BCEHS Cont. from page 12... For the second consecutive year, Mr. Bruce Boller, the science teacher at Bertie Ear-ly College High School (BECHS) in Windsor, organized a symposium to highlight the impressive research and work of his students. The event allowed each of Boller’s students to showcase their work and knowledge in developing and producing research-quality recombi-nant (genetically modified) proteins. This impressive program is support-ed by grant funding from the Burroughs Wellcome Fund. In 2015, Boller joined forces with Dr. Matt Koci of NC State University’s (NCSU) College of Agricul-ture and Life Science’s Prestage Depart-
ment of Poultry Science to work with the students to produce research-quality recombinant proteins – proteins made from a foreign gene and intro-duced into bacteria using biotechnolo-gy – to support active agricultural re-search projects at NC State and other North Carolina universities. In es-sence, the work of these students is supporting enhanced methods of tur-key production. According to student Cody Burton, “ I had always wanted to be veterinari-an, but after doing this research, I am leaning toward bio-manufacturing, es-pecially as it relates to poultry sci-ence.”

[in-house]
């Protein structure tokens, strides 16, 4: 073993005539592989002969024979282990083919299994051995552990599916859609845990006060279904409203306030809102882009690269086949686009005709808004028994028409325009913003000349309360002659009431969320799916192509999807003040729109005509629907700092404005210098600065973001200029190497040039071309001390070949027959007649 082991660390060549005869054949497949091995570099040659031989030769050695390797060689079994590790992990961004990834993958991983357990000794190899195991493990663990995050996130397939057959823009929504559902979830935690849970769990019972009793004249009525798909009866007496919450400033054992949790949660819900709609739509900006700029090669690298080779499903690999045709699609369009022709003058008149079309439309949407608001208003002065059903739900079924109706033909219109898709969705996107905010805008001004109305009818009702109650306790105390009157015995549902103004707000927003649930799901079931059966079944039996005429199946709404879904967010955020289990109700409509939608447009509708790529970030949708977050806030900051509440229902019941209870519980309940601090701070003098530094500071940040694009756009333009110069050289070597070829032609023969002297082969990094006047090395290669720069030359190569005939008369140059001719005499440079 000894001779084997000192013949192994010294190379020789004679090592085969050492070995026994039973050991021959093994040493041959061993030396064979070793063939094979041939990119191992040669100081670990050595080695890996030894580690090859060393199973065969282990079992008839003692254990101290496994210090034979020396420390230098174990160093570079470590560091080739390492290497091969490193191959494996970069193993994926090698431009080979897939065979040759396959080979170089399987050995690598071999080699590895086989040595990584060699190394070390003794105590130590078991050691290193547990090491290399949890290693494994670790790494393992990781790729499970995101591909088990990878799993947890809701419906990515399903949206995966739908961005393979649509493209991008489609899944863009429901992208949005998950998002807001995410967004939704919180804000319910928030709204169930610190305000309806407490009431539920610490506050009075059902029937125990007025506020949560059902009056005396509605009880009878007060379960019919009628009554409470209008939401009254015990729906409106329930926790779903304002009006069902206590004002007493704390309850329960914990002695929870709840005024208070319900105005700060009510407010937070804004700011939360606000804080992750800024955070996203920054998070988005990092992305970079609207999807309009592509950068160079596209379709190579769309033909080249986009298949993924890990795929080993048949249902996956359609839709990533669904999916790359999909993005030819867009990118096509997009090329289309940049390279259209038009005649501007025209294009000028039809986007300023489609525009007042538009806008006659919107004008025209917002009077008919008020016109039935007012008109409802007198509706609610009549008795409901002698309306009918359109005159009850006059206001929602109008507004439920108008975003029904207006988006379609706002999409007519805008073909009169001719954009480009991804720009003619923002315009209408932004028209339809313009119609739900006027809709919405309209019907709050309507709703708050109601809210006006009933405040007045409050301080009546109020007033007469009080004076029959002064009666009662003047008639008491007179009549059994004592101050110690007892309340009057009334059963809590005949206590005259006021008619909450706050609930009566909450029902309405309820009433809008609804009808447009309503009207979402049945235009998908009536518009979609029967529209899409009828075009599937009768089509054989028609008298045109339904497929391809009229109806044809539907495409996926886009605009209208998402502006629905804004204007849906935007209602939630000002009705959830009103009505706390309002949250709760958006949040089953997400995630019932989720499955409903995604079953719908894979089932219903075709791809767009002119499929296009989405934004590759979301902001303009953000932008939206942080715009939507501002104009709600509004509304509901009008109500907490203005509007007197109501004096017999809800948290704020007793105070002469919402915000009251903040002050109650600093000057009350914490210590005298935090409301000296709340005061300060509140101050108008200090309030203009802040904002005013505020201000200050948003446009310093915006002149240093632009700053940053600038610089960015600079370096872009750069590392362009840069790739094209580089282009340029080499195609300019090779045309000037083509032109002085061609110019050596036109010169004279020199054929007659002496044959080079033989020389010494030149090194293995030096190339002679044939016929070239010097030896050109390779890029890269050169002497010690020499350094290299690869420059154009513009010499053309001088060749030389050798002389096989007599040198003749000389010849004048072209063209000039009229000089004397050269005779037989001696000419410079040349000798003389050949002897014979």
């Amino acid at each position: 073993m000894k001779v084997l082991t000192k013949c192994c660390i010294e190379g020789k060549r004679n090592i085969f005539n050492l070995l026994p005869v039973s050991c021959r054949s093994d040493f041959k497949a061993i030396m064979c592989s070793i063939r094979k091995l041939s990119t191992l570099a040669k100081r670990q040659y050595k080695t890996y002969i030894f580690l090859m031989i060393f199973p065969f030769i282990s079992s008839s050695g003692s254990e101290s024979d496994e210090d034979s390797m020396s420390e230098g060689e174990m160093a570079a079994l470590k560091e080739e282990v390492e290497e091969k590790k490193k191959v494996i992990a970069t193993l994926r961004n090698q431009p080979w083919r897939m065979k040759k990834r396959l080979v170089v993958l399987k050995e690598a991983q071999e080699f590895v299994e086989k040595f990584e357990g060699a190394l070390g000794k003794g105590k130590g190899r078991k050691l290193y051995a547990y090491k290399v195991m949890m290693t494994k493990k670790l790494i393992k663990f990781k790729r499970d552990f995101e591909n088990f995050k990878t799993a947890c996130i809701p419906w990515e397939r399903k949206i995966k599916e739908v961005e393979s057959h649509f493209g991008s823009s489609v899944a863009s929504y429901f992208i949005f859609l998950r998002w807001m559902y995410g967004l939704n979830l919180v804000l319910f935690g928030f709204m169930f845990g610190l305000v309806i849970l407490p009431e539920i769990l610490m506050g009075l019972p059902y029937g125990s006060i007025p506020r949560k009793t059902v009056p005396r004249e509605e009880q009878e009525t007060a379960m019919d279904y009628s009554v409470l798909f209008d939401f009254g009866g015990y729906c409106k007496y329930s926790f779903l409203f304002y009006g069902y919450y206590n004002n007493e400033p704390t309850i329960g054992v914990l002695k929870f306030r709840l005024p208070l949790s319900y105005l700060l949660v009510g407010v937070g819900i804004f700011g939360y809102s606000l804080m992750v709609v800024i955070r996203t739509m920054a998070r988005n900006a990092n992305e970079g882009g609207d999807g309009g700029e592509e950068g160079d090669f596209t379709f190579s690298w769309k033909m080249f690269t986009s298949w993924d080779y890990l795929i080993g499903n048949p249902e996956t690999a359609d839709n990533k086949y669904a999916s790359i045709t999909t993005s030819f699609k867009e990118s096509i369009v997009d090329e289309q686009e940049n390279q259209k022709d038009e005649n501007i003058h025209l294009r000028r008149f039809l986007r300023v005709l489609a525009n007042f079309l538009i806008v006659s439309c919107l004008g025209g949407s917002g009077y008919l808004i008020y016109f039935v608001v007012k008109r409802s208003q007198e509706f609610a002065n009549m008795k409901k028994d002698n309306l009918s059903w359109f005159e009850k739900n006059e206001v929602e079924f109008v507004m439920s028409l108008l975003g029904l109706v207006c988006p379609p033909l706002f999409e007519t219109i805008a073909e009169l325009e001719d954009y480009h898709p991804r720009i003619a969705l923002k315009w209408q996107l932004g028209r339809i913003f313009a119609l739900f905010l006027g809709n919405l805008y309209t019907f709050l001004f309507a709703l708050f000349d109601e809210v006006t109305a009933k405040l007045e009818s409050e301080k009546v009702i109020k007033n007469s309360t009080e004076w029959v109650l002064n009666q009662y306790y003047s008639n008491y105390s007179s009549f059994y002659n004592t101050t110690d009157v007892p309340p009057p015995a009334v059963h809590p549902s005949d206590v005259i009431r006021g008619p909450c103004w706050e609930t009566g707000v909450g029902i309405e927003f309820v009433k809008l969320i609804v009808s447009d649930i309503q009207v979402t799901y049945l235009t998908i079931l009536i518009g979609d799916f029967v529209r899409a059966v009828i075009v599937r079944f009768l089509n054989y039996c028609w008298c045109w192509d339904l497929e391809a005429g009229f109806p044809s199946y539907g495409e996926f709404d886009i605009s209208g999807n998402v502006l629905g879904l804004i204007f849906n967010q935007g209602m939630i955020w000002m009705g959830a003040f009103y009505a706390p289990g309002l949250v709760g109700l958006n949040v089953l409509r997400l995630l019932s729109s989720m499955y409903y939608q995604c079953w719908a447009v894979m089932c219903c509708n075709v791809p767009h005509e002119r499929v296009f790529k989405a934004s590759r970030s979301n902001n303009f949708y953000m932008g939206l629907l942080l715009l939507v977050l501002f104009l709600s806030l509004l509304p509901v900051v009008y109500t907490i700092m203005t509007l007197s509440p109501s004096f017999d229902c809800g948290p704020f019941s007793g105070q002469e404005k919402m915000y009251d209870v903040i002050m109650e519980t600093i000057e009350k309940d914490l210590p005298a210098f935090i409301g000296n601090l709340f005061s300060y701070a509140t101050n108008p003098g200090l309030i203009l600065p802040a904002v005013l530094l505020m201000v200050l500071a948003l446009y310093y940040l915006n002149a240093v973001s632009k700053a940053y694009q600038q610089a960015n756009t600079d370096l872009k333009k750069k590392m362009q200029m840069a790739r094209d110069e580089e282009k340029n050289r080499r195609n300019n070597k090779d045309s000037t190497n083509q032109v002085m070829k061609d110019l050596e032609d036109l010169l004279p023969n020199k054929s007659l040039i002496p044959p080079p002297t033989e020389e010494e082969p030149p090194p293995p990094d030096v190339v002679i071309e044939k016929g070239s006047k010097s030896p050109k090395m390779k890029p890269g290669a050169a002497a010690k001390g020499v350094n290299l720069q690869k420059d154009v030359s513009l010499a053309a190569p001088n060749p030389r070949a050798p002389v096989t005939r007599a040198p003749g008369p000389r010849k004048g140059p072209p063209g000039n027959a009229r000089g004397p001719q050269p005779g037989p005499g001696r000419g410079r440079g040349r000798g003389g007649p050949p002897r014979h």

Martin Messenger May 2017
Jason Godwin is
MCC’s new Campus
On April 17, Jason Godwin joined
the MCC family as the new campus se-
curity officer. He is replacing Steve
O’Neal who accepted a position in the
County Courthouse last month. As an
18 year veteran of Law Enforcement,
Deputy Godwin brings a wealth of expe-
rience with him. He has worked as a
police officer on the Burgaw Police De-
partment, a Marine Patrol officer in Hyde
County and one and a half years with
the Martin County Sheriff’s office. During
his time in Martin County, Godwin has
worked as a School Resource Officer
(SRO) which motivated him to apply for
the position at MCC.
When asked how he likes being at
MCC, Godwin stated, “I am loving it
here. It is a different environment from
the high schools. These students are
motivated to be here.”
Godwin adds’ “My primary focus is